That is the full-AUKUS reveal. What is hinted at in last weekend’s Joint Statement is much more limited. This includes announcing that six Royal Australian Navy officers have graduated the US Nuclear Power School and three officers will graduate from the UK equivalent.

Defence Industry Minister Pat Conroy last week said that nine industry personnel were doing nuclear training in the UK and 12 in the United States. Some Australian sailors will move to Guam in early 2024 to build nuclear maintenance skills and, for the first time, Australians will do some maintenance on a US nuclear boat when it visits HMAS Stirling in the second half of 2024.

The AUKUS Navies are now working on “the ability to launch and recover undersea vehicles from torpedo tubes on current classes of submarines.”

These activities are important and worthwhile, but only the tiniest glimpse of what must happen for AUKUS to really drive military capability.

What has become known as AUKUS Pillar Two covers eleven additional technology areas including quantum computing, artificial intelligence, cyber and undersea technologies and hypersonic vehicles.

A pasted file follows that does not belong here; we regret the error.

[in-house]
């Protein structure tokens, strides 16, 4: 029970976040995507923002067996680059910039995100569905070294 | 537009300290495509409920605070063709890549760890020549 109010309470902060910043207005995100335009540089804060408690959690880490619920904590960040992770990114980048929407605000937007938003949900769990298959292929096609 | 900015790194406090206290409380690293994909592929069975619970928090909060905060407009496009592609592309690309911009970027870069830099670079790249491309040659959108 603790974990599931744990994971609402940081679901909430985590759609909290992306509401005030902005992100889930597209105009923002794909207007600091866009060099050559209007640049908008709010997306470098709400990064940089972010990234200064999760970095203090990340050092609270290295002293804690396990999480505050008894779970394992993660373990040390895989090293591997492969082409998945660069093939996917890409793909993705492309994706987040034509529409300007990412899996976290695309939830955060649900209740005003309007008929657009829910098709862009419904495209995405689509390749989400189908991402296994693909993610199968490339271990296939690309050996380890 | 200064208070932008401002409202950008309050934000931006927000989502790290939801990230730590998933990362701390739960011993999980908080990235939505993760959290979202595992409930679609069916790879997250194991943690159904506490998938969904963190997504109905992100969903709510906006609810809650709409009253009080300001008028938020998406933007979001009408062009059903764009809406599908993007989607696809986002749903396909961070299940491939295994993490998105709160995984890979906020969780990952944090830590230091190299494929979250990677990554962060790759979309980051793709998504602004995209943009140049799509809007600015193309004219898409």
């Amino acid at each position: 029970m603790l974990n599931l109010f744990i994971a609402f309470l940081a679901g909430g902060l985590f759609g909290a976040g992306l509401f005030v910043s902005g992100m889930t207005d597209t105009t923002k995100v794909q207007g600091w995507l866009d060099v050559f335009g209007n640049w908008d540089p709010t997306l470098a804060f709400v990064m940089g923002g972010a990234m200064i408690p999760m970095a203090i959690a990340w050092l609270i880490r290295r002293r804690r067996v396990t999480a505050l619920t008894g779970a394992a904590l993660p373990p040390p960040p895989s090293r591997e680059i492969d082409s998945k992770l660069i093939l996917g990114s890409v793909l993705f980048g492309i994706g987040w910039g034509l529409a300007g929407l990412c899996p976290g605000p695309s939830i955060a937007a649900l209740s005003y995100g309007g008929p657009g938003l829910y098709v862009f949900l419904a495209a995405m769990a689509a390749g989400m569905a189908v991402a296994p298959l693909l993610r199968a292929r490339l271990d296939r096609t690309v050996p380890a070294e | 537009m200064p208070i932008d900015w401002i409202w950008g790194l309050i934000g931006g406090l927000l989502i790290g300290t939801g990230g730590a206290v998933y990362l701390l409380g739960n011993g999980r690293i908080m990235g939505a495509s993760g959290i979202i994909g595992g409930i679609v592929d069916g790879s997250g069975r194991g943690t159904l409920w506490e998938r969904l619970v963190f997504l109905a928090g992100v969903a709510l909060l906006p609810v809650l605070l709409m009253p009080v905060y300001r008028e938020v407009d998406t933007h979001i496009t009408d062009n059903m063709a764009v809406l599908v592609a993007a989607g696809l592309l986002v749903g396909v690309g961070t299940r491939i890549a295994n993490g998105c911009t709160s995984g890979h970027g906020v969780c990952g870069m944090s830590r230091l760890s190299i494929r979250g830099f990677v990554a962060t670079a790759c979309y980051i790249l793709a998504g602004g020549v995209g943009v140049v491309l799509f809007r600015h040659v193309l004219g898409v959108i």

The Defence organisations of the AUKUS countries have had little idea about that to do with Pillar Two. This gave rise to an amusing moment at the Minister’s Press Conference in California.

A journalist asked the three ministers: “Can you tell us what specifically your countries are looking at in terms of what you think one of the top priorities is for improving your military capabilities through this?”

US Defence Secretary Lloyd Austin avoided the question and spoke about the war in Gaza. British Secretary of State for Defence, Grant Shapps admitted: “I’m excited about all these developments. But I can’t tell you which one in the long run I should be most excited about today.”

Richard Marles offered: “maritime autonomy”, “resilient precision targeting” and “decision advantage” without linking these ideas to an actual project. Its perhaps not surprising that the key Pillar Two announcement was to create a “Joint Requirements Oversight Council” of military chiefs to start “identifying and validating operational requirements common to our three nations.”

Two years and three months after the original AUKUS announcement that seems like an overdue idea.